Latinized form of the Greek name Ἁγνή (Hagne), derived from Greek ἁγνός (hagnos) meaning "chaste". Saint Agnes was a virgin martyred during the persecutions of the Roman emperor Diocletian. The name became associated with Latin agnus "lamb", resulting in the saint's frequent depiction with a lamb by her side. Due to her renown, the name became common in Christian Europe.... [more]
Agni 1 m Hinduism, Indian, Hindi
Means "fire" in Sanskrit. This is the name of the ancient Hindu fire god, usually depicted as red-skinned with three legs, seven arms, and two faces.
Agni 2 f Greek
Modern Greek form of Agnes.
Ågot f Norwegian (Rare)
Norwegian variant form of Agatha.
Ahmed m Turkish, Bosnian, Dhivehi, Bengali, Arabic, Urdu, Pashto
Variant of Ahmad. This was the name of three Ottoman sultans.
Ahmet m Turkish
Turkish form of Ahmad.
Ahti m Finnish, Estonian, Finnish Mythology
Meaning unknown. This is the name of the Finnish god of the ocean, rivers and fishing.
Ai 1 f Japanese
From Japanese (ai) meaning "love, affection", (ai) meaning "indigo", or other kanji with the same pronunciation.
Ai 2 f Chinese
From Chinese (ài) meaning "love, affection", (ǎi) meaning "friendly, lush", or other characters that are pronounced similarly.
Aibek m Kazakh, Kyrgyz
Derived from Turkic ay "moon" combined with the Turkish military title beg meaning "chieftain, master".
Aike m Frisian
Originally a short form of Germanic names beginning with the element agil meaning "edge (of a sword), blade".
Aiko f Japanese
From Japanese (ai) meaning "love, affection" and (ko) meaning "child", as well as other character combinations.
Aimo m Finnish
Means "generous amount" in Finnish.
Aingeru m Basque
Basque form of Angelus (see Angel).
Ainsley f & m Scottish, English (Modern)
From an English surname that was from a place name: either Annesley in Nottinghamshire or Ansley in Warwickshire. The place names themselves derive from Old English anne "alone, solitary" or ansetl "hermitage" and leah "woodland, clearing".... [more]
Ajit m Indian, Hindi, Marathi, Punjabi, Bengali
Means "unconquered, invincible", from Sanskrit (a) meaning "not" and जित (jita) meaning "conquered". This is a name of the gods Shiva and Vishnu, and of a future Buddha.
Ajith m Tamil, Indian, Malayalam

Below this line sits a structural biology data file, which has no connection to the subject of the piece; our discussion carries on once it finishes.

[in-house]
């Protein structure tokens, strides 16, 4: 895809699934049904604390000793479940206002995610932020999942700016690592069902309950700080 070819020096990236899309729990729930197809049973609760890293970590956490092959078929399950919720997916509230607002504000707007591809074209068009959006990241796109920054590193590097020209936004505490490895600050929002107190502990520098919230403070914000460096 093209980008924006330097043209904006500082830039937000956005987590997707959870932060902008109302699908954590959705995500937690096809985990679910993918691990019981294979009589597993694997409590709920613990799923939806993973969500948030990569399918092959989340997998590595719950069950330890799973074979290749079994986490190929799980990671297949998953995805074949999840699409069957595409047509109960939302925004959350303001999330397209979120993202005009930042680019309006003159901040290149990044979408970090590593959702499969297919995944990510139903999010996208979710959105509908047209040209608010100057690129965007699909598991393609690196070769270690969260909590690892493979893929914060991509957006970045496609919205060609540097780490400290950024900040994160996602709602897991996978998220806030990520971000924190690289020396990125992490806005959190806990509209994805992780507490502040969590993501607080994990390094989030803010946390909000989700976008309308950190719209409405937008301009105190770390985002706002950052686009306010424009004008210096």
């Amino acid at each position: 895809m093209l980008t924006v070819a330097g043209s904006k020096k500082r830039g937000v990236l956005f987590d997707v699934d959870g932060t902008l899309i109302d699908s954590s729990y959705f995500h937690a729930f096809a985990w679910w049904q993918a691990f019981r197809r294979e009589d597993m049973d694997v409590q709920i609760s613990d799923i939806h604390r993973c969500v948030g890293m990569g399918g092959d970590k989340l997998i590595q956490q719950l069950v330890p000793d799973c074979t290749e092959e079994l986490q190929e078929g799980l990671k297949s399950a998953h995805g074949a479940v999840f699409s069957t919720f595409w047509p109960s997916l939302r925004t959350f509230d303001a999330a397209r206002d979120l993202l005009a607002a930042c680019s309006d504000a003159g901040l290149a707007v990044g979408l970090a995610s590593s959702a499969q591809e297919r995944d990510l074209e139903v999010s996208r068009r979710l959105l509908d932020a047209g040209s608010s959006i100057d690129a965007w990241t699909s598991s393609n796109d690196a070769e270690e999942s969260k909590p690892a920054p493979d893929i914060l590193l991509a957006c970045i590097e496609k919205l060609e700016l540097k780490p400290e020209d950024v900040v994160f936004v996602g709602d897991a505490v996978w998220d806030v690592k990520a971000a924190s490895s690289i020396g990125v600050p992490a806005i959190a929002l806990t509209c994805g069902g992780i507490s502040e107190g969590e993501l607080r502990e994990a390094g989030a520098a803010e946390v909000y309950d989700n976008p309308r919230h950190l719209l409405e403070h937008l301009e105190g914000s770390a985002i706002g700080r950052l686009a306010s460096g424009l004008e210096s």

Southern Indian form of Ajit.
Akemi f Japanese
From Japanese (ake) meaning "bright" and (mi) meaning "beautiful". Other kanji combinations are possible.
Aki 1 m Finnish
Short form of Joakim.
Aki 2 f Japanese
From Japanese (aki) meaning "clear, crystal", (aki) meaning "bright" or (aki) meaning "autumn". It can also come from (a) meaning "second, Asia" combined with (ki) meaning "hope". Other kanji or combinations of kanji can form this name too.
Akim m Russian
Russian form of Joachim.
Akio m Japanese
From Japanese (aki) meaning "bright, luminous" combined with (o) meaning "man, husband", (o) meaning "male" or (o) meaning "hero, manly". Other kanji combinations are possible.
Akoni m Hawaiian
Short form of Anakoni.
Alberich m Ancient Germanic, Germanic Mythology
Derived from the Germanic elements alf "elf" and ric "ruler, mighty". Alberich was the name of the sorcerer king of the dwarfs in Germanic mythology. He also appears in the Nibelungenlied as a dwarf who guards the treasure of the Nibelungen.
Alberico m Italian
Italian form of Alberich.
Albert m English, French, Catalan, German, Polish, Russian, Dutch, Swedish, Norwegian, Danish, Icelandic, Finnish, Romanian, Hungarian, Ancient Germanic
From the Germanic name Adalbert meaning "noble and bright", composed of the elements adal "noble" and beraht "bright". This name was common among medieval German royalty. The Normans introduced it to England, where it replaced the Old English cognate Æðelberht. Though it became rare in England by the 17th century, it was repopularized in the 19th century by the German-born Prince Albert, the husband of Queen Victoria.... [more]
Albertus m Ancient Germanic (Latinized), Dutch